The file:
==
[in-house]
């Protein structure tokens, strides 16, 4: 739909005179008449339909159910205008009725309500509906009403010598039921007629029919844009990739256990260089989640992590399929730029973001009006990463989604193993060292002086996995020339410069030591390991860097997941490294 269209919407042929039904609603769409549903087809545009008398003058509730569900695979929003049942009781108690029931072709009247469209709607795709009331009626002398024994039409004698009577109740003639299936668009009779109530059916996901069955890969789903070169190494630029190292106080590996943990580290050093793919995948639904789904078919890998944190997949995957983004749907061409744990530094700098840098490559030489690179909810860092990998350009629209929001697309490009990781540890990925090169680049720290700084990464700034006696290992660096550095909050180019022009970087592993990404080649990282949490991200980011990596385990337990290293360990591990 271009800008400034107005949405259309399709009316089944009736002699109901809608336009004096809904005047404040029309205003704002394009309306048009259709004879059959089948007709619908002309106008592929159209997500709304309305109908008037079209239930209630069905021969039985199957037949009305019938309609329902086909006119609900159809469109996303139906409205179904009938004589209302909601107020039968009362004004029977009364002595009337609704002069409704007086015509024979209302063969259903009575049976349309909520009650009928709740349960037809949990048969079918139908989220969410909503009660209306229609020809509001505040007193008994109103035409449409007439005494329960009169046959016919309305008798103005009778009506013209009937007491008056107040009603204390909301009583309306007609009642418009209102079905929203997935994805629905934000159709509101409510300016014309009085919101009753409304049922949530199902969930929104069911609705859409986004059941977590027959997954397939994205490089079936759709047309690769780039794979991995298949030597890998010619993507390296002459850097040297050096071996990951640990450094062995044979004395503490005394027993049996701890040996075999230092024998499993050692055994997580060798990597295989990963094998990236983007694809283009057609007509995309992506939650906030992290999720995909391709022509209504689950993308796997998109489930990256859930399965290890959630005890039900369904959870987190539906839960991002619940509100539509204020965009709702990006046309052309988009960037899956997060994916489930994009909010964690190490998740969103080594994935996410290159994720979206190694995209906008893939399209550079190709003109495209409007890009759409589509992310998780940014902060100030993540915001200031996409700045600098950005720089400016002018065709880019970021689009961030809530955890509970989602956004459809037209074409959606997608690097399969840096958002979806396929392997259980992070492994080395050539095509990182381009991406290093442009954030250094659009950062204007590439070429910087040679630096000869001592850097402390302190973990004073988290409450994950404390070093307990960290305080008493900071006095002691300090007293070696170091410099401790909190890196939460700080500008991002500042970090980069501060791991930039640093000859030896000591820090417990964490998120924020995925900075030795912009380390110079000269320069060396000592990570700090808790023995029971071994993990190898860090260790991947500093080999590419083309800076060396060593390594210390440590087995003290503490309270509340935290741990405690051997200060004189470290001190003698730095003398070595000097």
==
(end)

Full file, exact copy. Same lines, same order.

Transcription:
[in-house]
């Protein structure tokens, strides 16, 4: 739909005179008449339909159910205008009725309500509906009403010598039921007629029919844009990739256990260089989640992590399929730029973001009006990463989604193993060292002086996995020339410069030591390991860097997941490294 269209919407042929039904609603769409549903087809545009008398003058509730569900695979929003049942009781108690029931072709009247469209709607795709009331009626002398024994039409004698009577109740003639299936668009009779109530059916996901069955890969789903070169190494630029190292106080590996943990580290050093793919995948639904789904078919890998944190997949995957983004749907061409744990530094700098840098490559030489690179909810860092990998350009629209929001697309490009990781540890990925090169680049720290700084990464700034006696290992660096550095909050180019022009970087592993990404080649990282949490991200980011990596385990337990290293360990591990 271009800008400034107005949405259309399709009316089944009736002699109901809608336009004096809904005047404040029309205003704002394009309306048009259709004879059959089948007709619908002309106008592929159209997500709304309305109908008037079209239930209630069905021969039985199957037949009305019938309609329902086909006119609900159809469109996303139906409205179904009938004589209302909601107020039968009362004004029977009364002595009337609704002069409704007086015509024979209302063969259903009575049976349309909520009650009928709740349960037809949990048969079918139908989220969410909503009660209306229609020809509001505040007193008994109103035409449409007439005494329960009169046959016919309305008798103005009778009506013209009937007491008056107040009603204390909301009583309306007609009642418009209102079905929203997935994805629905934000159709509101409510300016014309009085919101009753409304049922949530199902969930929104069911609705859409986004059941977590027959997954397939994205490089079936759709047309690769780039794979991995298949030597890998010619993507390296002459850097040297050096071996990951640990450094062995044979004395503490005394027993049996701890040996075999230092024998499993050692055994997580060798990597295989990963094998990236983007694809283009057609007509995309992506939650906030992290999720995909391709022509209504689950993308796997998109489930990256859930399965290890959630005890039900369904959870987190539906839960991002619940509100539509204020965009709702990006046309052309988009960037899956997060994916489930994009909010964690190490998740969103080594994935996410290159994720979206190694995209906008893939399209550079190709003109495209409007890009759409589509992310998780940014902060100030993540915001200031996409700045600098950005720089400016002018065709880019970021689009961030809530955890509970989602956004459809037209074409959606997608690097399969840096958002979806396929392997259980992070492994080395050539095509990182381009991406290093442009954030250094659009950062204007590439070429910087040679630096000869001592850097402390302190973990004073988290409450994950404390070093307990960290305080008493900071006095002691300090007293070696170091410099401790909190890196939460700080500008991002500042970090980069501060791991930039640093000859030896000591820090417990964490998120924020995925900075030795912009380390110079000269320069060396000592990570700090808790023995029971071994993990190898860090260790991947500093080999590419083309800076060396060593390594210390440590087995003290503490309270509340935290741990405690051997200060004189470290001190003698730095003398070595000097």